Pendant with charioteer
- 4th century BCE
Except for the colored inlays in rings and the occasional use of colored glass, Etruscan jewelry is typically monochrome. One of the few exceptions is this dress ornament and its lunate setting above the charioteer which probably held a colored inlay. The filigree ornaments on the upper extension might have been used as cloisons for enamel. More a miniature relief object than a personal ornament, this piece is unique in shape and style, but the workmanship of the figural representation clearly identifies it as Etruscan.
This elaborate construction of sheet gold has a rectangular panel featuring a repoussé relief of a winged man in a chariot with five horses against a stipled background. He wears a toga and a "halo" and holds a kentron in his raised right hand. The horses are rendered in full relief, each made of two stamped halves. The area above is covered with ornamental bands arching around a central panel, which is filled with the elongated leaves of a tall palmette. The designs in the arched registers are separated by plain filigree lines. All are executed in remarkably fine filigree.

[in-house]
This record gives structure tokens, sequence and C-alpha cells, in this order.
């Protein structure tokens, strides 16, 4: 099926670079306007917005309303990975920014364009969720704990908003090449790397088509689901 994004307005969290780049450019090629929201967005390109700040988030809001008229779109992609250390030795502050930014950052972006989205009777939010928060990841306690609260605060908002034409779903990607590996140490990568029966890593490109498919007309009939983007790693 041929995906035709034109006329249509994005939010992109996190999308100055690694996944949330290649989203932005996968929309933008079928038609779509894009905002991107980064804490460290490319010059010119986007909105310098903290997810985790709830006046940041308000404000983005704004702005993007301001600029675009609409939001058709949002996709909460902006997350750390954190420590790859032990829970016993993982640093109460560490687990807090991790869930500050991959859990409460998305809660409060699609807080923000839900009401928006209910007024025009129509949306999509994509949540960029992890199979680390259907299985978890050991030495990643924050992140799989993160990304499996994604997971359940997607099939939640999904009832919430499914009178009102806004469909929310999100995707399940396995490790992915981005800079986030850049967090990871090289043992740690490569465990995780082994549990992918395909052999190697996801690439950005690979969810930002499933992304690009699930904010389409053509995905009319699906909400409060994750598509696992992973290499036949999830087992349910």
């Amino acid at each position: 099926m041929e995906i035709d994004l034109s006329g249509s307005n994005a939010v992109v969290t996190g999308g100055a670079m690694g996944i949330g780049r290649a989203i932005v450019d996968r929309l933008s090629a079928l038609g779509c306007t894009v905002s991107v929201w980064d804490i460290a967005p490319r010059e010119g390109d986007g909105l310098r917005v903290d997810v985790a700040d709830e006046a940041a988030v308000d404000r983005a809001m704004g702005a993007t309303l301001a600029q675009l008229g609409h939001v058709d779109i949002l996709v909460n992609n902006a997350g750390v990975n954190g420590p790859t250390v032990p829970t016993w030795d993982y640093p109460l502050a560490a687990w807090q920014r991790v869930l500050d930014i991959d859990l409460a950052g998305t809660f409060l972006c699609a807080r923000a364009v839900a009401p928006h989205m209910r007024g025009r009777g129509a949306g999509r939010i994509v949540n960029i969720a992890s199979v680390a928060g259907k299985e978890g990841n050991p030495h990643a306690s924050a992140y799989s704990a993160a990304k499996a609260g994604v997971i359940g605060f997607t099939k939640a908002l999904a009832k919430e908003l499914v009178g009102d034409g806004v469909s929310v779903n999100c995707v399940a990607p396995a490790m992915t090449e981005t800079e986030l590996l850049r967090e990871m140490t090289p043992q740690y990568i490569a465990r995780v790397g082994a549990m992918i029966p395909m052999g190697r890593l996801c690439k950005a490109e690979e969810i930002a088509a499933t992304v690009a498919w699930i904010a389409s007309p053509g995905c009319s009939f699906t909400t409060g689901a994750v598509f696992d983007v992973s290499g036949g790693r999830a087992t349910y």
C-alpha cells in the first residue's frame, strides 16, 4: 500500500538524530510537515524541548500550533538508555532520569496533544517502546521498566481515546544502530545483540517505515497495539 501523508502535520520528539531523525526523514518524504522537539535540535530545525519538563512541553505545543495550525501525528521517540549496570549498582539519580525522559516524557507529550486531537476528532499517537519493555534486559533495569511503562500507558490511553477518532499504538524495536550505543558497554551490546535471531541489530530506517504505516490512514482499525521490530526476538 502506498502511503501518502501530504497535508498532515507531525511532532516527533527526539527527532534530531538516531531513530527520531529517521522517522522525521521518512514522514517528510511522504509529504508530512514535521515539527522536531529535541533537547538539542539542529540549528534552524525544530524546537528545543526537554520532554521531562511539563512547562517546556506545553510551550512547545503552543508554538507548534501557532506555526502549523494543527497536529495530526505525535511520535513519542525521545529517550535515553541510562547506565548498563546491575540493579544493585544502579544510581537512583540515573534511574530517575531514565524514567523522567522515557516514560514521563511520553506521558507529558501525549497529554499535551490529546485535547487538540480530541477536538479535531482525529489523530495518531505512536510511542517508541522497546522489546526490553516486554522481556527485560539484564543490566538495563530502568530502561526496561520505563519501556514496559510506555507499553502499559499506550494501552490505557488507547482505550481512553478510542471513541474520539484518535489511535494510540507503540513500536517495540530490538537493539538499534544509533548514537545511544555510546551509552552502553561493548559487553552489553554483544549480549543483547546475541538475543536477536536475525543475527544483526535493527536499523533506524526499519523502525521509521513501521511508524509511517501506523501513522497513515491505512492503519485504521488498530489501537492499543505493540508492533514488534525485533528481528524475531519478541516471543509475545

Although no parallel for it is known, this pendant fits perfectly well into the stylistic and technical picture of Etruscan jewelry and art of the later 5th and particularly the 4th centuries BCE.
Barbara Deppert-Lippitz, Ancient Gold Jewelry at the Dallas Museum of Art (Dallas: Dallas Museum of Art in association with the University of Washington Press, 1996), 38; 130.
- Jewelry was far more than merely ornament to the Etruscans; it was often close to being a magic charm or amulet and implied the protection of the gods.